A Note About Graphic Novels

We love to have fun. We love carnivals and cotton candy! We love movies and soft drinks! We love picnics with jelly sandwiches, potato chips, and pop. We love birthday parties with chocolate sundaes. We love watching television with Skittles® and Twizzlers®. But we all know that a steady diet of fun without exercise, meat, vegetables, whole grains, and milk will eventually make us unhealthy! We are what we eat! Yes, and we are what we read, too.

As reading specialists, lifelong educators, and parents, we here at Kids Wings are seeing a growing threat to our kids' reading diet: graphic novels, the not-so-new sugar of the reading world. We all grew up loving comic books, but we don't remember any comic book being given awards and called "recommended reading." They were just for fun!

Last year, the graphic novel, Zita the Space Girl, won 1st runner-up in student voting over the absolutely fabulous Cheshire Cheese Cat, a Dickens of a Tale by Carmen Agra Deedy, Play Louis Play by Muriel Harris Weinstein, and Aliens on Vacation by Clete Barrett Smith and 16 others. The comic-book format and story in Zita the Space Girl are attractive and cute and easy-read, so it received a huge number of votes, much like cotton candy might, had it been on the list.

This year, two graphic novels, Bake Sale and Giants Beware! are nominated on the Texas Bluebonnet List this year along with 17 fine works of literature. We here at Kids Wings Educational Associates are becoming more and more concerned about graphic novels being recognized as respected literature just as we would Skittles® and Twizzlers® becoming respected nutritional foods. Our reading world seems to be disintegrating into the quicksand of pop-culture.

We do not recommend a steady diet of candy nor graphic novels. Candy may be classified as food, but only succeeds in making people fat and, eventually, diabetic. In the same way, graphic novels may be fun with colorful pictures, funny events, and even exciting stories, but just because they have pages to turn with a few words sprinkled in, does not qualify them as excellent literature.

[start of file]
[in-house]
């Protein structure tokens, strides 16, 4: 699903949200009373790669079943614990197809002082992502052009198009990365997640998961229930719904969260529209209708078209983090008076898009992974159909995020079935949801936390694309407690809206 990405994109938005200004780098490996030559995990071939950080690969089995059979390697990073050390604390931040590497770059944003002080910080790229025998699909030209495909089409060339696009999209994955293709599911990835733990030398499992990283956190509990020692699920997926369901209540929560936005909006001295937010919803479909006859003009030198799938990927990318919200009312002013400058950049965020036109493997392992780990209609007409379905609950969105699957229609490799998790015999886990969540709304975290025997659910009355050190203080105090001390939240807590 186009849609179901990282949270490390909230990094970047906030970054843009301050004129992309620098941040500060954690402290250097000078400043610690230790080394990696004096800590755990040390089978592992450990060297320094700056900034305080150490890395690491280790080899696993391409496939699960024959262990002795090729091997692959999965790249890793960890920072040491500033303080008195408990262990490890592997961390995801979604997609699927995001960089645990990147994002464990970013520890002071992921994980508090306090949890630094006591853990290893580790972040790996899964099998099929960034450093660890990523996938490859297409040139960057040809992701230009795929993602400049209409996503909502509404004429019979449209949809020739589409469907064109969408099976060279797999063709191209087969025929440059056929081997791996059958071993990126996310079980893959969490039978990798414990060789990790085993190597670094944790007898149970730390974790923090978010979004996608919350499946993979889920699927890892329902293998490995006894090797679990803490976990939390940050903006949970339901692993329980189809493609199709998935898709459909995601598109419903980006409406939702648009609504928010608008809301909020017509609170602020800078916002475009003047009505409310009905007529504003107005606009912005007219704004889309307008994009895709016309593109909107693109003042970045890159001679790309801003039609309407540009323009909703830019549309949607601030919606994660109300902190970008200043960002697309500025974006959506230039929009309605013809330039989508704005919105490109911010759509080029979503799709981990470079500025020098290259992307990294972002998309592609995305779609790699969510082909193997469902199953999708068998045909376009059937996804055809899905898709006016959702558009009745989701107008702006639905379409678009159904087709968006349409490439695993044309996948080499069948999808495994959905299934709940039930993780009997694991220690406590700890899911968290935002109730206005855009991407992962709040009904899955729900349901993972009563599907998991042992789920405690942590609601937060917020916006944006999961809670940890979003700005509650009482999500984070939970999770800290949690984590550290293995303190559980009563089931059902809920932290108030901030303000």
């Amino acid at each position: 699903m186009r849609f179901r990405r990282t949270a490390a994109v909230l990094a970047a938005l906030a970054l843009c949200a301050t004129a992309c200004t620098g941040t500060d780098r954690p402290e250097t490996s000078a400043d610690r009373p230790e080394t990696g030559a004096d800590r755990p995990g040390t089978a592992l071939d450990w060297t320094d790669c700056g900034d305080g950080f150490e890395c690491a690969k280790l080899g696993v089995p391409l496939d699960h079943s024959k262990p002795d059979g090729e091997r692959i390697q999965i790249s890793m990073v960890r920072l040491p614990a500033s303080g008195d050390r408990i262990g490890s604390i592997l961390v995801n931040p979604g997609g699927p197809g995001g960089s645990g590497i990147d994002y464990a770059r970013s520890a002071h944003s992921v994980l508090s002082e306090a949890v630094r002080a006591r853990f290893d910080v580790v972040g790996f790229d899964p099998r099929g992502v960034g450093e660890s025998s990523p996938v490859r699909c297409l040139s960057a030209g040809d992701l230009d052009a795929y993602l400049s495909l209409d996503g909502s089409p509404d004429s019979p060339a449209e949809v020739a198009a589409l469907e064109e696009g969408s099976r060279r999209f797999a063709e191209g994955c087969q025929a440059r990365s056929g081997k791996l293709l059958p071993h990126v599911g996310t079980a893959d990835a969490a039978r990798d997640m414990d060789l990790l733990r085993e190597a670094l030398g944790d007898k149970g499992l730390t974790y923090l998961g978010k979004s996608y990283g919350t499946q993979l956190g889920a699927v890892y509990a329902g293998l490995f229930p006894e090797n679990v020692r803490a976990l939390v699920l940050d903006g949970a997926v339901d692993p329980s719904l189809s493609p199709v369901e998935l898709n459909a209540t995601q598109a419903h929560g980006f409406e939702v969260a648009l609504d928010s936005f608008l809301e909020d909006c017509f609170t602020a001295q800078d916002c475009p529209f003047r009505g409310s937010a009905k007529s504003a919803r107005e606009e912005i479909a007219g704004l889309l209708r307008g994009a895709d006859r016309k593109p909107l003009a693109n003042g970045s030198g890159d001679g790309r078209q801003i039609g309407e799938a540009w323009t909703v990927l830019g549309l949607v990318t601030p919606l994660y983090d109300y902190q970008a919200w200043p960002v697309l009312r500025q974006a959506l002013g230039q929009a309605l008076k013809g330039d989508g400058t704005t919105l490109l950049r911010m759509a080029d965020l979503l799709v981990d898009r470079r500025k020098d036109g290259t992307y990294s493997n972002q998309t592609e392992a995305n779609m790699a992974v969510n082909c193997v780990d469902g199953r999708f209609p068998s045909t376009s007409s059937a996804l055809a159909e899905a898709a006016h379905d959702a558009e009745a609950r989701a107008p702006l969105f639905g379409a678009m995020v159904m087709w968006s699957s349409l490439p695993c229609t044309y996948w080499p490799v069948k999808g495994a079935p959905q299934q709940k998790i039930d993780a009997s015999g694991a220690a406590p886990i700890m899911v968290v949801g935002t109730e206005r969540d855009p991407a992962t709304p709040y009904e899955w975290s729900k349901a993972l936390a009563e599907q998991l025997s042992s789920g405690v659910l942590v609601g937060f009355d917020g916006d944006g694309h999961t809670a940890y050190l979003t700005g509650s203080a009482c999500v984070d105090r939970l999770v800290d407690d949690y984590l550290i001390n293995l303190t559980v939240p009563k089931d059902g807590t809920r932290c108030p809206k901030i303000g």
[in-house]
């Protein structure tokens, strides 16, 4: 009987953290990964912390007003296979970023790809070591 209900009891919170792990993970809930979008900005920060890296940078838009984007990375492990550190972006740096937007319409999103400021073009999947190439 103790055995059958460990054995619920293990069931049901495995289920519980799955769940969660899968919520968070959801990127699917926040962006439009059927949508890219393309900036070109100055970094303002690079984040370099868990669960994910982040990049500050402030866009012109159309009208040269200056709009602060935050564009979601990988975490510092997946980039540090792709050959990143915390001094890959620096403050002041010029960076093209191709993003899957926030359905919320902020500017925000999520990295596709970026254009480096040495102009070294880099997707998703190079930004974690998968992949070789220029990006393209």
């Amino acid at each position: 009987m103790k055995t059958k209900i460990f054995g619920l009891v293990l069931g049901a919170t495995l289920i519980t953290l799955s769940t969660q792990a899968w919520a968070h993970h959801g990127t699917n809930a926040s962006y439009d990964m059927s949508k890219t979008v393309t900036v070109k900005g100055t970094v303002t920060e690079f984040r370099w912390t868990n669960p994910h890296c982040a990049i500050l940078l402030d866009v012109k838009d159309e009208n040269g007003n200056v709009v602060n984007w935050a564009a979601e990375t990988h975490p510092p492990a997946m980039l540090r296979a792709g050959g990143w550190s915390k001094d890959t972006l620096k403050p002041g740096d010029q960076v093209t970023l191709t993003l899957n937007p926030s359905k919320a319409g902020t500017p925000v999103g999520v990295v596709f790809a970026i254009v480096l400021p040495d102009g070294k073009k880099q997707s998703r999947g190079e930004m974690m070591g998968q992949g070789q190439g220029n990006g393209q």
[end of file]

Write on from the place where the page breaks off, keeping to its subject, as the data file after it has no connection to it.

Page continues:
Reading full-length novels to and with youngsters will do a lot more to provide the reading vitamins to grow your young American readers. One librarian we know, undertakes to read-aloud one major novel a year to every student in her school. The book she was reading became the most popular book in the library. She couldn't keep it on the shelf. When voting time came, guess which book won their school's vote? Right! It wasn't Zita the Space Girl. It was Wonder Struck by Brian Selznick. If more teachers and librarians would read these great novels aloud to their students, perhaps their students, too, will make better choices that lead to inherently better skills! Then, maybe we wouldn't have to spend so much time testing and will have more time to enjoy reading the old and new classics that are lying dusty on our library shelves! What? You don't have time to read to your kids? Wrong! You don't have time NOT to!

We believe that celebrating great literature with our students will influence their choices, their futures, and ultimately the future of our country! If we expect our kids to read the graphic novels on our lists, the least we can do is to explain their lack of nutrition so they won't choose them as their favorites in a list of literary treasures.